Now many of those with whom we went to Sunday school have grown up and have left to study in different cities. But we continue to communicate on the Internet, and several times a year we meet in our church for festive meals. Regular meals are held every Sunday after the service - parishioners gather at a large table, eat, communicate. But twice a year - after Christmas and Easter - special, large meals are held. Everyone who has dispersed to different cities is trying to come to come to the temple and meet at the table.

There were no serious restrictions in my life. My parents and I observed the fasts, but my brothers and I were not forced to fast - we ate dairy products and eggs. They refused only meat, and in the strictest positions - from cartoons on weekdays. People have a lot of prejudices about the families of priests. Sometimes people ask me: "Can you wear jeans?" Of course you can, who will forbid me? And my mom wears them too. If I went to visit friends, I was calmly released. At seventeen or eighteen years old, I could well drink a little alcohol at a party, and no one told me anything about this. My parents trusted me and knew that I would not do too much.

Our family has always lived very amicably. Dad is fond of board games, and in the evenings we could play some long board game for several hours. I could always discuss anything with my mother. Even if I knew that I had done wrong, I could count on her understanding.

I haven't met the guys, but not because of any prohibitions, but simply because it didn't work out. For example, my fifteen-year-old brother has a girlfriend, and no one is against their relationship. But on this score, I also have my own convictions. I believe that it is not worth living together and entering into physical intimacy outside of marriage. I think this makes sense: the rush on some issues is bad for the relationship of many couples. It seems to me that people who need relationships just for the sake of relationships begin to live together outside of marriage. I value my soul too much to exchange it for this.

Now I live separately from my parents, but I continue to go to church and read prayers. My convictions have not changed, and I still try to maintain Christian morality. One day a man said nasty things to me, and I said nasty things to him in return. Most people will think that this is a completely normal reaction, but I was very unpleasant because of my own behavior, and I did not get any satisfaction from my aggression. I believe that Christianity is a very peaceful religion. When you want to quarrel with someone, offend a person, you think: "But this is not Christian." This often saves you from conflicts and big troubles.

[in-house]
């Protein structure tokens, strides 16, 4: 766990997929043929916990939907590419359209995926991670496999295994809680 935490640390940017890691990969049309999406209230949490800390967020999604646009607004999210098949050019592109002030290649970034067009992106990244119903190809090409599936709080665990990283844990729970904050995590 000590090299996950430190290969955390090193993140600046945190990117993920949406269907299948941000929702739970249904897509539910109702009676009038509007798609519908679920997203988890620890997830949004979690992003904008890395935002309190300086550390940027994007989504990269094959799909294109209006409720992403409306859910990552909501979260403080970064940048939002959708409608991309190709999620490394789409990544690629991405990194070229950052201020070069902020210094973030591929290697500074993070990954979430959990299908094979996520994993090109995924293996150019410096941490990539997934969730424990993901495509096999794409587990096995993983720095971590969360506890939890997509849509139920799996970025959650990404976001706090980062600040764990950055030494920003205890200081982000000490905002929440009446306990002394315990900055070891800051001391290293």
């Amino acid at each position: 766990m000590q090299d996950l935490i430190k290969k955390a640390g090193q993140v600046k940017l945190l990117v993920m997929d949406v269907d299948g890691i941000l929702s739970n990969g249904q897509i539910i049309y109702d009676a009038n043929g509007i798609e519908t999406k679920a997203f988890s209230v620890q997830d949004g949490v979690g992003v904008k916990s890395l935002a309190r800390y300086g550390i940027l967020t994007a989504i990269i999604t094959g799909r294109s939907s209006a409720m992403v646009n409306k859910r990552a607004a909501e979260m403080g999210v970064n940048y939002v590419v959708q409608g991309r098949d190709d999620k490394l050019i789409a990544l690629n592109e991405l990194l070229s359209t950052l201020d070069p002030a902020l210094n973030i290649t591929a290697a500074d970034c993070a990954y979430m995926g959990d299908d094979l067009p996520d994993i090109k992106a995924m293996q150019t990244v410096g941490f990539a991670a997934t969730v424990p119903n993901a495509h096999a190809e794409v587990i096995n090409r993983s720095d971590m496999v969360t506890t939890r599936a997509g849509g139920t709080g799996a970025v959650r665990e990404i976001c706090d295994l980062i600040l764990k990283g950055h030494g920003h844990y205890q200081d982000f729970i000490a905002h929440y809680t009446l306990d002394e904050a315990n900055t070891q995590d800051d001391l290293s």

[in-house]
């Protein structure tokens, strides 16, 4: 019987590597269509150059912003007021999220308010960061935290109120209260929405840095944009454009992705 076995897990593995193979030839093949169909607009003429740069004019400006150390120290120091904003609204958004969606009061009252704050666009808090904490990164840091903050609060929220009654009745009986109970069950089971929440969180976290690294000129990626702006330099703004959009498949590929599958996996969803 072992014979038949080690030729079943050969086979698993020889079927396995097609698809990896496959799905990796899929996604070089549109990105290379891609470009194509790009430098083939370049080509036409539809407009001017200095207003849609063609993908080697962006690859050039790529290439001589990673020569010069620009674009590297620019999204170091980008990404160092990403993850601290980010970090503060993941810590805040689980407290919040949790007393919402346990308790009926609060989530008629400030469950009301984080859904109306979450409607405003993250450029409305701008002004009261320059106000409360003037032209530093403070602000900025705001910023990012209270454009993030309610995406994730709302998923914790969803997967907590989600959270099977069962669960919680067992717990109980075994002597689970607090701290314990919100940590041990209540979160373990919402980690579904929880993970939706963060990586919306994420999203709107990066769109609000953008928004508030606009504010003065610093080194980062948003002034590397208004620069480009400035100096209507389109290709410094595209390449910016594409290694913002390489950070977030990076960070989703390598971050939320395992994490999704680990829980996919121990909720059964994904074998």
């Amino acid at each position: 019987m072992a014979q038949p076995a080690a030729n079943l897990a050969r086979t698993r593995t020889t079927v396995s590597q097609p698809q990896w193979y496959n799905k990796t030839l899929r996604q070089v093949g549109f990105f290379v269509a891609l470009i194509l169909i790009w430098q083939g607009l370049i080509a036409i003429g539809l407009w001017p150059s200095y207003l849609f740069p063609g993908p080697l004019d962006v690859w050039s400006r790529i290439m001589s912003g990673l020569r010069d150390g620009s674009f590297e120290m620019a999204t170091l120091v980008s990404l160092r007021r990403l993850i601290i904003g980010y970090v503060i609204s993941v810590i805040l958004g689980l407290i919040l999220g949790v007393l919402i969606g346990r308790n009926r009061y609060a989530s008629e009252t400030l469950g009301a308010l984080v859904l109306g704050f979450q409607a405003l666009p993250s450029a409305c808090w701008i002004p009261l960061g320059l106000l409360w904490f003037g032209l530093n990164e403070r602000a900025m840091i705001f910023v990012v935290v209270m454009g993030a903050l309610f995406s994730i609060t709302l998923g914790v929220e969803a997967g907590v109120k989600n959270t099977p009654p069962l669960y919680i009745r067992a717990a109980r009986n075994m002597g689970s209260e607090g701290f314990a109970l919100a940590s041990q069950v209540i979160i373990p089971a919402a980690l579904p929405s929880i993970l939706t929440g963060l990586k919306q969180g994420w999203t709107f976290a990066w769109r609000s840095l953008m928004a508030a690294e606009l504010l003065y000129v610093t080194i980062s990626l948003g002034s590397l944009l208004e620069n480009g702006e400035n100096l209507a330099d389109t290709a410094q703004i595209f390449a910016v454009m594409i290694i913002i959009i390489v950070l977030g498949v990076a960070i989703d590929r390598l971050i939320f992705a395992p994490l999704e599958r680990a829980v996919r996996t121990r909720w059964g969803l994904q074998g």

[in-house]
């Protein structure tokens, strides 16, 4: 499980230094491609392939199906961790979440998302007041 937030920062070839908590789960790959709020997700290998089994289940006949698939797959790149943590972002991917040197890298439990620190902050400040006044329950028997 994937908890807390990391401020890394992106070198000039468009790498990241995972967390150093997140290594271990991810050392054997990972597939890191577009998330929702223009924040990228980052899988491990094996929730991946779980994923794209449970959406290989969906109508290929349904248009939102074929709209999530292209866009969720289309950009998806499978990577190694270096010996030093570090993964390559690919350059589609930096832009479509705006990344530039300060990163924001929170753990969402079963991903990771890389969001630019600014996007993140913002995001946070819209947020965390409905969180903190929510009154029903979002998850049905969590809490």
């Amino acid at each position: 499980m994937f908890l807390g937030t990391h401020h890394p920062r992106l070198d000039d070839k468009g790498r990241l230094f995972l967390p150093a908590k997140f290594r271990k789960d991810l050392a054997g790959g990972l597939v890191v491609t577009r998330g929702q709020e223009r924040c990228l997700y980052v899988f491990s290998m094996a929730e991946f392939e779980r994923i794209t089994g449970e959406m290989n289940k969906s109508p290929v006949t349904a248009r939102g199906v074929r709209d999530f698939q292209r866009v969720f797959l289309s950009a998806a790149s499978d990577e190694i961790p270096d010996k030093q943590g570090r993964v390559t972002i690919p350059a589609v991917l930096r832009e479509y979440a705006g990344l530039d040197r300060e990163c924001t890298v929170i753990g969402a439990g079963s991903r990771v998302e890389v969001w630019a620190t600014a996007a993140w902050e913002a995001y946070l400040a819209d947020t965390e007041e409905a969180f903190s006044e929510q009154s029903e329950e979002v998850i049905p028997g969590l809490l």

Lydia

(name has been changed)

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My dad has always been an addicted person. His parents are atheists, and when he discovered Orthodoxy at the age of twenty-five, it was something new and surprising for him. He dropped out and decided to become a priest. As you know, the priest must have a mother, that is, it was necessary to get married. Dad met my mother - a very religious woman.They got married instantly, and a year later I was born. I suspect that my father started a family in the first place in order to get a dignity. By itself, family life was hardly of interest to him - he did not even meet his mother from the hospital when I was born.

Like many people who got married very quickly, my parents soon realized that they weren't right for each other. When I was little, they constantly quarreled, it even came to fights. There was a period when my father did not live with us at all. But all conflicts were kept in strict secrecy, in public, mom and dad pretended that everything was in order. A priest should not file for divorce, and my mother also thinks that it is impossible to divorce her husband. So despite their differences, they eventually got back together. I don't know if there is love and understanding between them - as far as I can remember, they often quarreled. At the same time, I did not see them hugging or holding hands.

The only question on which my parents were unanimous was my upbringing. From the first grade I was homeschooled: my mom and dad thought that “modern children” would have a bad influence on me. I was taken to church for all services. I didn't like it there, it was hard to stand for a long time, and they also forced me to be baptized and bow down. At the same time, as a daughter of a priest, I had to smile at the church workers and parishioners with whom dad was friends. They were unpleasant to me, and I had to pretend.